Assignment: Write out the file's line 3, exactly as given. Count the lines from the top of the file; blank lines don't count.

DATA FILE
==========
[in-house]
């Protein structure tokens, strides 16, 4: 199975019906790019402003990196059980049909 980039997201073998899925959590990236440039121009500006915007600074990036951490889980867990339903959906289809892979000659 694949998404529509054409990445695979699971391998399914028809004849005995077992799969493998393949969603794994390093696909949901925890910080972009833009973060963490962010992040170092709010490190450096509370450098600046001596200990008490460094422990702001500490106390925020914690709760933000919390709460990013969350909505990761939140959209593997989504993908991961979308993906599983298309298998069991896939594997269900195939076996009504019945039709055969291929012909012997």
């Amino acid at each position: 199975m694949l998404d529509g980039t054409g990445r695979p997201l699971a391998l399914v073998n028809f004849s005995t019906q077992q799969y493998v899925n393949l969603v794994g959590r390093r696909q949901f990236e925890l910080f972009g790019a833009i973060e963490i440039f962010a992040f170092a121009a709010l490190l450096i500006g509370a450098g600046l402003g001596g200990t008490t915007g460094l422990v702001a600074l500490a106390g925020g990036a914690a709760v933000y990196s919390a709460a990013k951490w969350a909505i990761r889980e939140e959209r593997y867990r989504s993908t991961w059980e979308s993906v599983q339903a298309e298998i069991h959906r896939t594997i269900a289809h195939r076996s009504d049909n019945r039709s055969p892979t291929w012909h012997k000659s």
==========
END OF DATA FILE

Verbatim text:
């Amino acid at each position: 199975m694949l998404d529509g980039t054409g990445r695979p997201l699971a391998l399914v073998n028809f004849s005995t019906q077992q799969y493998v899925n393949l969603v794994g959590r390093r696909q949901f990236e925890l910080f972009g790019a833009i973060e963490i440039f962010a992040f170092a121009a709010l490190l450096i500006g509370a450098g600046l402003g001596g200990t008490t915007g460094l422990v702001a600074l500490a106390g925020g990036a914690a709760v933000y990196s919390a709460a990013k951490w969350a909505i990761r889980e939140e959209r593997y867990r989504s993908t991961w059980e979308s993906v599983q339903a298309e298998i069991h959906r896939t594997i269900a289809h195939r076996s009504d049909n019945r039709s055969p892979t291929w012909h012997k000659s």